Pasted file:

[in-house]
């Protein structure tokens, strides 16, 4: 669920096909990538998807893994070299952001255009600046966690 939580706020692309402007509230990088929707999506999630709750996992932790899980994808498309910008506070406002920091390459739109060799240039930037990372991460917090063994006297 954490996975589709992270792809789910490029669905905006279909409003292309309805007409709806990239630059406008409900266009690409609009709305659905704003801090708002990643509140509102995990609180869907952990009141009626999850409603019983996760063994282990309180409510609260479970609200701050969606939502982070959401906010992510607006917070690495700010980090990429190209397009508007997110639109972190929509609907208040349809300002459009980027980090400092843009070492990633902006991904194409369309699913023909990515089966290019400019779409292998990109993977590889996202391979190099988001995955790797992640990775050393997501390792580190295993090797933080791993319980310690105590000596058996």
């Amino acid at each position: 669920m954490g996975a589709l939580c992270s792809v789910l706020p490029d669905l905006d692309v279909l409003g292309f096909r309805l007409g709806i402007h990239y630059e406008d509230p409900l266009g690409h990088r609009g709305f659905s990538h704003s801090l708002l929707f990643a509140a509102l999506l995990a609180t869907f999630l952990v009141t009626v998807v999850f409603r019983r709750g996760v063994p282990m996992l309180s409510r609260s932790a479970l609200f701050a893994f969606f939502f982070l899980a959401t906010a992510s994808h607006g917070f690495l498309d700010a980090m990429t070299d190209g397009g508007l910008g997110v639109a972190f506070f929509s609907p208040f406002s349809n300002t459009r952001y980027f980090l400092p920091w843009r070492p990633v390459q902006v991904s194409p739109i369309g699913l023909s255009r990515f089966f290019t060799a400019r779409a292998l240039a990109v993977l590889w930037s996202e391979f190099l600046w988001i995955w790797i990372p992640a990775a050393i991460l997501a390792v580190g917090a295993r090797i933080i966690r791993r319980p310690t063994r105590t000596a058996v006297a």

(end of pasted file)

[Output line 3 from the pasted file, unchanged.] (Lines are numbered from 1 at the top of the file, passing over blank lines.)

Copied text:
């Amino acid at each position: 669920m954490g996975a589709l939580c992270s792809v789910l706020p490029d669905l905006d692309v279909l409003g292309f096909r309805l007409g709806i402007h990239y630059e406008d509230p409900l266009g690409h990088r609009g709305f659905s990538h704003s801090l708002l929707f990643a509140a509102l999506l995990a609180t869907f999630l952990v009141t009626v998807v999850f409603r019983r709750g996760v063994p282990m996992l309180s409510r609260s932790a479970l609200f701050a893994f969606f939502f982070l899980a959401t906010a992510s994808h607006g917070f690495l498309d700010a980090m990429t070299d190209g397009g508007l910008g997110v639109a972190f506070f929509s609907p208040f406002s349809n300002t459009r952001y980027f980090l400092p920091w843009r070492p990633v390459q902006v991904s194409p739109i369309g699913l023909s255009r990515f089966f290019t060799a400019r779409a292998l240039a990109v993977l590889w930037s996202e391979f190099l600046w988001i995955w790797i990372p992640a990775a050393i991460l997501a390792v580190g917090a295993r090797i933080i966690r791993r319980p310690t063994r105590t000596a058996v006297a």